FD-SOI was a very important topic during the recent Mount Qingcheng China IC Ecosystem Forum. To situate things, Mount Qingcheng, with its lush hills and waterways, is located just outside of Chengdu. That of course is where GlobalFoundries is building its new fab, which will be the first in China to run FD-SOI. Chengdu is also a key city in China’s automotive electronics landscape.
The theme of the forum was Building a Smart Automotive Electronics Industry Chain. Over 260 decision-makers from government, academia and industry attended – and the SOI Consortium had a significant presence. The event was chaired by Wayne Dai, CEO/Founder of consortium member VeriSilicon, and tireless champion of the the FD-SOI ecosystem in China and worldwide. Morning keynotes were given by: Carlos Mazure, Soitec CTO and SOI Consortium Executive Co-Director; Mark Granger, GF’s VP of Automotive Product Line Management; and Tony King-Smith, Executive Advisor at AImotive, a GF 22FDX customer.
BTW, transcripts of all the talks are available through Gasgoo, China’s largest automotive B2B marketplace. You can click here to access them. (They’re in Chinese – but you can open them in the language of your choice using the major translation websites.)
Fan Yi, Deputy Mayor of Chengdu, spoke extensively of FD-SOI in his keynote on the importance of rapidly developing smart cars.
He heralded the “spectacular” new GlobalFoundries fab there. Following a meeting with the company’s top brass the day before, he affirmed GF’s confidence in their investment. There is a solid roadmap for FD-SOI, he noted, and efforts are underway to accelerate the move into production and expand education and training. He cited the benefits of FD-SOI for the entire supply chain, from design through package and test, raising the level of the entire IC industry to new heights. The government, he said, attaches great importance to this enterprise. Their thinking regarding intelligent transport in China is integrated with the overall approach to smart cities.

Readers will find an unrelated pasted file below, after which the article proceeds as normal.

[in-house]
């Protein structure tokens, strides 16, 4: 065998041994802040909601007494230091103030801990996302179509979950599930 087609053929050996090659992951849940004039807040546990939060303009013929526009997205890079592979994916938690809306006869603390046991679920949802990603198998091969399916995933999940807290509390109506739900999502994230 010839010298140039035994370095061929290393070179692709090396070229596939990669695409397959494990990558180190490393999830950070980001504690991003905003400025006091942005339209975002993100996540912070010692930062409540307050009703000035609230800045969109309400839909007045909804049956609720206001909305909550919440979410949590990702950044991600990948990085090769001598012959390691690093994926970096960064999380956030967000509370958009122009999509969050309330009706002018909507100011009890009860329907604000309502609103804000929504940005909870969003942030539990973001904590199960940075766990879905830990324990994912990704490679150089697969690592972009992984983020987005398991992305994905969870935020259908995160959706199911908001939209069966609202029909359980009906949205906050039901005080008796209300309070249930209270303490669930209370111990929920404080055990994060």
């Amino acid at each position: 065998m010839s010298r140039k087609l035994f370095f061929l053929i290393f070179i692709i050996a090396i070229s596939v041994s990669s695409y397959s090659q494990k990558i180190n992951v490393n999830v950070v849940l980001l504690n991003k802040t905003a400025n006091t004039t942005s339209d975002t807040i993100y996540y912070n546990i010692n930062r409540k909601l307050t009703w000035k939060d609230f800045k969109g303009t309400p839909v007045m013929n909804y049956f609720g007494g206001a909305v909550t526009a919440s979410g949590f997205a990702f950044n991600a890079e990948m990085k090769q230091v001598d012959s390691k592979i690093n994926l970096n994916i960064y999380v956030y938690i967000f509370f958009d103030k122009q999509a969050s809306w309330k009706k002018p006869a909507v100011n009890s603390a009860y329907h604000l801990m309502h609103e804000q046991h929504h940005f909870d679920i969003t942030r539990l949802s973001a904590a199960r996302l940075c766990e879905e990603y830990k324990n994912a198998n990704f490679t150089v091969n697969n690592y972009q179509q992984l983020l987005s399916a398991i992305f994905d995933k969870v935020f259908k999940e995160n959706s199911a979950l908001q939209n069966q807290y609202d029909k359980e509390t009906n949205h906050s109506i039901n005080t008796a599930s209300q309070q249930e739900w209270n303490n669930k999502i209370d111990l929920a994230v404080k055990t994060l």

In his opening remarks, Wayne Dai emphasized the need for China to seize the advantage in the next round of development opportunities in the automotive electronics industry. This year’s Qingcheng forum, he noted, brought together key representatives from across the supply chain, from of the highest to the deepest reaches of the smart car electronics industry, and across markets, technologies, solutions, industrial ecosystem, standards and regulations.
In his talk on how FD-SOI is boosting the accelerated development of automotive electronics, Carlos Mazure presented the SOI Industry Consortium. He noted that the Consortium promotes mutual understanding and development across the ecosystem. SOI is already present throughout automotive applications, he noted. There are currently about 100mm2 of SOI per car, in such diverse areas power systems, transmissions, entertainment, in-vehicle networking and more. SOI will experience especially high growth in electrification, information/entertainment, networking, 5G, AI/edge computing and ADAS. He then went on to give some history and an extensive overview of the major trends and highlights we’ve seen over recent years. He finished by giving examples of convergence across the supply chain with IC manufacturers working with automakers to lower power, increase processor performance and advance 5G.
GF’s Mark Granger addressed the rapid development of automotive electronics. In certain areas, he said, he sees growth rates of over 20%. They are working on building the Chengdu ecosystem, especially for design, and in cooperation with the rest of the supply chain. Furthermore, he reminded the audience, when you talk about cars, travel implies that you also talk about IoT as well as things like infotainment and integrated radar ICs. In addition to cost and power efficiencies, the AEC-Q100 standard for IC reliability in automotive applications is also pushing designers to turn to FD-SOI. In the GF meeting with Chengdu government officials (referenced above in deputy mayor Fan Yi’s talk), he too confirmed their support of FD-SOI as a key technology for China. GF is currently cooperating with about 75 automotive partners, he said, and the company is looking to increase cooperation with partners in the Chengdu region.